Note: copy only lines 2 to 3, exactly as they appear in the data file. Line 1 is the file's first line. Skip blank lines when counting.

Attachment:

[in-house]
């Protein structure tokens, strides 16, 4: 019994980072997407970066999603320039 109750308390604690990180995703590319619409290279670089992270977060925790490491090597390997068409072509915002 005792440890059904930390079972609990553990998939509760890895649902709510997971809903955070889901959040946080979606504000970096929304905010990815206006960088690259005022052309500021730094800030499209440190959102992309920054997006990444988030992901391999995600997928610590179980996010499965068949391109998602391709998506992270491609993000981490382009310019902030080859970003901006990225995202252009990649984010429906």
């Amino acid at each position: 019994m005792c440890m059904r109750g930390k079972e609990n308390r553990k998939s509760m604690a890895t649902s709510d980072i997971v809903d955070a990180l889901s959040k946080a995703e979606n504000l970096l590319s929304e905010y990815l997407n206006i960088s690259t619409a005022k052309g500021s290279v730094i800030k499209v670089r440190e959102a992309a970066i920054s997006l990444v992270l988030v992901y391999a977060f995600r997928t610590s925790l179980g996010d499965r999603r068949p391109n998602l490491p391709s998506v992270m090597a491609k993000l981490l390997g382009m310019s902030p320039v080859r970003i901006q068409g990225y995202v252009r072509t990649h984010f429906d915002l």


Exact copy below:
């Protein structure tokens, strides 16, 4: 019994980072997407970066999603320039 109750308390604690990180995703590319619409290279670089992270977060925790490491090597390997068409072509915002 005792440890059904930390079972609990553990998939509760890895649902709510997971809903955070889901959040946080979606504000970096929304905010990815206006960088690259005022052309500021730094800030499209440190959102992309920054997006990444988030992901391999995600997928610590179980996010499965068949391109998602391709998506992270491609993000981490382009310019902030080859970003901006990225995202252009990649984010429906």
């Amino acid at each position: 019994m005792c440890m059904r109750g930390k079972e609990n308390r553990k998939s509760m604690a890895t649902s709510d980072i997971v809903d955070a990180l889901s959040k946080a995703e979606n504000l970096l590319s929304e905010y990815l997407n206006i960088s690259t619409a005022k052309g500021s290279v730094i800030k499209v670089r440190e959102a992309a970066i920054s997006l990444v992270l988030v992901y391999a977060f995600r997928t610590s925790l179980g996010d499965r999603r068949p391109n998602l490491p391709s998506v992270m090597a491609k993000l981490l390997g382009m310019s902030p320039v080859r970003i901006q068409g990225y995202v252009r072509t990649h984010f429906d915002l």